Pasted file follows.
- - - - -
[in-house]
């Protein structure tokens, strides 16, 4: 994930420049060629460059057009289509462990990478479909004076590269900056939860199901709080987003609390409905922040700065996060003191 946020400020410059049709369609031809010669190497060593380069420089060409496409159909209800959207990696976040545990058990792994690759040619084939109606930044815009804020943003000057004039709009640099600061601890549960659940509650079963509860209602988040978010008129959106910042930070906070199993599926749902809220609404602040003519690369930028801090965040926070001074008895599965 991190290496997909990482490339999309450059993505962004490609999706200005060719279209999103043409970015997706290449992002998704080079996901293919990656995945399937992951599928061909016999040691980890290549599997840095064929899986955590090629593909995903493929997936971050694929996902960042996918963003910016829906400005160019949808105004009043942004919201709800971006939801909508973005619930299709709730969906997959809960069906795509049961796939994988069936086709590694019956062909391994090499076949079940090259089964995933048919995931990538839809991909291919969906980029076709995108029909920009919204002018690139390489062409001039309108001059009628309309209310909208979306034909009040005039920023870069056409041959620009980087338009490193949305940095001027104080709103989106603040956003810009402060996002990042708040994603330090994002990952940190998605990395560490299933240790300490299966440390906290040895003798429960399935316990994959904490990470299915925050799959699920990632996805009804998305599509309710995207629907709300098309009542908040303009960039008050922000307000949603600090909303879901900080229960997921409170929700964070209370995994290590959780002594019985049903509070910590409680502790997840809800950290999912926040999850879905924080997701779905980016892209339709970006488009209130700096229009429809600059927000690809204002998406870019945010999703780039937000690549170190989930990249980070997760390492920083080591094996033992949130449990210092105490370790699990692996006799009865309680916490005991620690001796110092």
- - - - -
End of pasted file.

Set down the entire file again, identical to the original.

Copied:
[in-house]
């Protein structure tokens, strides 16, 4: 994930420049060629460059057009289509462990990478479909004076590269900056939860199901709080987003609390409905922040700065996060003191 946020400020410059049709369609031809010669190497060593380069420089060409496409159909209800959207990696976040545990058990792994690759040619084939109606930044815009804020943003000057004039709009640099600061601890549960659940509650079963509860209602988040978010008129959106910042930070906070199993599926749902809220609404602040003519690369930028801090965040926070001074008895599965 991190290496997909990482490339999309450059993505962004490609999706200005060719279209999103043409970015997706290449992002998704080079996901293919990656995945399937992951599928061909016999040691980890290549599997840095064929899986955590090629593909995903493929997936971050694929996902960042996918963003910016829906400005160019949808105004009043942004919201709800971006939801909508973005619930299709709730969906997959809960069906795509049961796939994988069936086709590694019956062909391994090499076949079940090259089964995933048919995931990538839809991909291919969906980029076709995108029909920009919204002018690139390489062409001039309108001059009628309309209310909208979306034909009040005039920023870069056409041959620009980087338009490193949305940095001027104080709103989106603040956003810009402060996002990042708040994603330090994002990952940190998605990395560490299933240790300490299966440390906290040895003798429960399935316990994959904490990470299915925050799959699920990632996805009804998305599509309710995207629907709300098309009542908040303009960039008050922000307000949603600090909303879901900080229960997921409170929700964070209370995994290590959780002594019985049903509070910590409680502790997840809800950290999912926040999850879905924080997701779905980016892209339709970006488009209130700096229009429809600059927000690809204002998406870019945010999703780039937000690549170190989930990249980070997760390492920083080591094996033992949130449990210092105490370790699990692996006799009865309680916490005991620690001796110092």